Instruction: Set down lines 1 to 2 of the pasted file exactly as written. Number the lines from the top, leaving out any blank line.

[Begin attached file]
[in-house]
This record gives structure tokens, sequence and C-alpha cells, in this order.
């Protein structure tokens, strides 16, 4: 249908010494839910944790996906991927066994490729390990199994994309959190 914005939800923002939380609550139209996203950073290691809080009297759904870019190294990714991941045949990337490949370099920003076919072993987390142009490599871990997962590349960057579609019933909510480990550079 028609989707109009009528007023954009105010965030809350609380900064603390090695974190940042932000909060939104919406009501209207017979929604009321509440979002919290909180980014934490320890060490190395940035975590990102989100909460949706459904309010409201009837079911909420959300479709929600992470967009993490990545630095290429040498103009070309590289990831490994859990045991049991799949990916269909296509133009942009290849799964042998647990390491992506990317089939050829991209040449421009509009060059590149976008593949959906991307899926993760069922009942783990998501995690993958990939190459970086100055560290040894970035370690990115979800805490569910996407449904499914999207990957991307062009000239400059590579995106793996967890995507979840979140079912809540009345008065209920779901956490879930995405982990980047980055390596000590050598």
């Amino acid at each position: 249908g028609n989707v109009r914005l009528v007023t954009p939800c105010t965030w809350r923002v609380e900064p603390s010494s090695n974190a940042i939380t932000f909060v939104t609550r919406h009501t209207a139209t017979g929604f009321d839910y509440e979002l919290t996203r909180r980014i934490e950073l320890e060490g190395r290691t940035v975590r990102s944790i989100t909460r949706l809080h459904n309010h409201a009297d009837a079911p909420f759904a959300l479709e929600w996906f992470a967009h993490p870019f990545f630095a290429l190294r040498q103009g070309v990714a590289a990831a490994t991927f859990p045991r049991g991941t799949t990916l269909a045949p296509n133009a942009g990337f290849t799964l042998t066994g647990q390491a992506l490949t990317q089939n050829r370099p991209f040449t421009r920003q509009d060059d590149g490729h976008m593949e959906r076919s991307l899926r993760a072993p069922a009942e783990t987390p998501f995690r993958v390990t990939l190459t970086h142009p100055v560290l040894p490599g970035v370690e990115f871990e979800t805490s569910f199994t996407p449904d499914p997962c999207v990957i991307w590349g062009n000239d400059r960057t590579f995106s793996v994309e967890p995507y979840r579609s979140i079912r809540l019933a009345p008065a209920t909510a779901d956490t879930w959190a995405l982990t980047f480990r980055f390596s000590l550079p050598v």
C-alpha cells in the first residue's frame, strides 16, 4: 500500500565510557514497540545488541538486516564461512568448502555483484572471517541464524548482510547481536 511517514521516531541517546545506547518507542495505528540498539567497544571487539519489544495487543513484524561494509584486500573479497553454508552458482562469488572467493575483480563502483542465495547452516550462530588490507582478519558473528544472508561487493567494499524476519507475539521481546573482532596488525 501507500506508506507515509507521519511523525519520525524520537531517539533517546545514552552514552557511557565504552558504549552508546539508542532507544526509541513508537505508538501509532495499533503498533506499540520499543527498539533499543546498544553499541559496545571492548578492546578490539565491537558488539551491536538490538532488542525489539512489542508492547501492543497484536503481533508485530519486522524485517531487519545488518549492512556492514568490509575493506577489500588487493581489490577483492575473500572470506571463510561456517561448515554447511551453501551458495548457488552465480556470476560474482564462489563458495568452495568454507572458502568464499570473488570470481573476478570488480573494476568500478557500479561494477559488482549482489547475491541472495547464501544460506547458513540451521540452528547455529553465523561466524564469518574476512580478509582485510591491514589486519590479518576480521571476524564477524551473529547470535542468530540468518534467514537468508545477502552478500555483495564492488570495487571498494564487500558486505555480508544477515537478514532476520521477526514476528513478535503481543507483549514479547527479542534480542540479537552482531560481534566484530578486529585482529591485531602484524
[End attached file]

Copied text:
[in-house]
This record gives structure tokens, sequence and C-alpha cells, in this order.